Electrophysiological and pharmacological characteristics of nigral dopaminergic neurons in the conscious, head-restrained rat

Mauro Fà, Giampaolo Mereu, Veronica Ghiglieri, Alessandra Meloni, Paola Salis, Gian Luigi Gessa

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Extracellular single-unit recordings of nigral dopamine (DA) neurons were obtained from conscious rats habituated to having their body suspended in a cloth jacket and their head immobilized in the stereotaxic frame by means of a "restraining platform" permanently fixed to the skull. The electrophysiological characteristics of DA neurons from head-restrained rats and their responses to apomorphine and haloperidol were compared with single-unit recordings obtained from rats lightly and deeply anesthetized with chloral hydrate and from mesencephalic slices. Head-restrained rats showed a higher number of spontaneously active DA neurons and a higher percentage of bursting neurons than lightly and deeply anesthetized rats. Indeed, bursting activity was rare in deeply anesthetized rats and was totally absent in slices. Haloperidol was more potent and effective in stimulating the firing rate and bursting activity in head-restrained than in lightly anesthetized rats, while it was virtually ineffective in deeply anesthetized rats and totally ineffective in slices. On the other hand, DA neurons in head-restrained rats showed the same average firing rate as DA neurons in lightly and deeply anesthetized rats and in slices. The potency of apomorphine in inhibiting the firing rate, and that of haloperidol in reversing apomorphine effect, did not vary among the different in vivo preparations. The results suggest that chloral hydrate anesthesia blunts or suppresses not only the excitatory inputs which normally sustain the number of spontaneously active DA neurons and their bursting activity, but also the feedback excitation of DA neurons following haloperidol-induced D2 receptor blockade. On the other hand, chloral hydrate anesthesia modifies neither D2 autoreceptor sensitivity to apomorphine and haloperidol nor the automatic genesis of action potentials. The head-restrained rat appears to be an important model for studies into the pharmacology and physiology of DA neurons.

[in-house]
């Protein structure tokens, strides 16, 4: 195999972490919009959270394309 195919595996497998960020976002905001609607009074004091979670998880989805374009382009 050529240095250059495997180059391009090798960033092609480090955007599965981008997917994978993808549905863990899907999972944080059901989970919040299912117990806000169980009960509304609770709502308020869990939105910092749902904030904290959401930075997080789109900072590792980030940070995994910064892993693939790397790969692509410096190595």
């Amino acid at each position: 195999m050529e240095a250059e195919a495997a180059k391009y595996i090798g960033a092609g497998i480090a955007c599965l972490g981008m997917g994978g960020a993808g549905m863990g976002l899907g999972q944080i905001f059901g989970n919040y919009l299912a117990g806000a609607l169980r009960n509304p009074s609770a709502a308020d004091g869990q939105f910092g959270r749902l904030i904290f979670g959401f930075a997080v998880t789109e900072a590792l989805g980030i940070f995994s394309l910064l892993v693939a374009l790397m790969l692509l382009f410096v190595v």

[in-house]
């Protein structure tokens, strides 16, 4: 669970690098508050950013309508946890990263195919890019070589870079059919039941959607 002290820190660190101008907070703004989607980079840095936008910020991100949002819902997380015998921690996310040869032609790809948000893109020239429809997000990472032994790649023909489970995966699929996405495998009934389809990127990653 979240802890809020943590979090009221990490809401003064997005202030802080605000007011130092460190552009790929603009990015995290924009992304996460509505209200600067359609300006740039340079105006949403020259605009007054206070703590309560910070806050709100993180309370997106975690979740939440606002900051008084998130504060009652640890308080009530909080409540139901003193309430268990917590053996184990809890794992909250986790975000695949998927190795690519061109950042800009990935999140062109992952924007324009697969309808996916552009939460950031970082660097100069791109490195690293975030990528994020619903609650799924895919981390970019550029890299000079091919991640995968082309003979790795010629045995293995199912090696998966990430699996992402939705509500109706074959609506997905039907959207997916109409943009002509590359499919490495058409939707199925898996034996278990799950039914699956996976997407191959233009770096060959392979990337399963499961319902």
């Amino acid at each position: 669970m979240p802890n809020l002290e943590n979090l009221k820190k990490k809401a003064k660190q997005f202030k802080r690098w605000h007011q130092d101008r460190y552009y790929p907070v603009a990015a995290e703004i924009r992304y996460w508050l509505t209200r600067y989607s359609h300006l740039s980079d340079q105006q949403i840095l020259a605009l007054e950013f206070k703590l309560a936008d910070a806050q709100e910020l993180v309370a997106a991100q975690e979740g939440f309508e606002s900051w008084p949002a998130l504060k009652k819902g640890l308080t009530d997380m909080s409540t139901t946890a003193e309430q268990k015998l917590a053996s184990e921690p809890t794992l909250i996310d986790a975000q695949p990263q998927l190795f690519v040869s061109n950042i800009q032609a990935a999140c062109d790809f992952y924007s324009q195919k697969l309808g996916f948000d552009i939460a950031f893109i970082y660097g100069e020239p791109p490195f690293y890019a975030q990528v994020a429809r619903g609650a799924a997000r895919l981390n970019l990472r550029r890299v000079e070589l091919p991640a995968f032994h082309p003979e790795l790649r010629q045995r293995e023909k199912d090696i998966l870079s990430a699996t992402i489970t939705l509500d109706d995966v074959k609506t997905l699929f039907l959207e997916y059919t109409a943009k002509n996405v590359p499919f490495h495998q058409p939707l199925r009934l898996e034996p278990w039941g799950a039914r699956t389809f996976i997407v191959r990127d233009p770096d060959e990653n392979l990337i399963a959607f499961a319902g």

Original languageEnglish
Pages (from-to)1-9
Number of pages9
Issue number1
Publication statusPublished - Apr 1 2003


  • Dopamine
  • Electrophysiology
  • Head-restrained rat
  • Neuroleptics
  • Substantia nigra

ASJC Scopus subject areas

  • Neuroscience(all)
  • Physiology
  • Pharmacology


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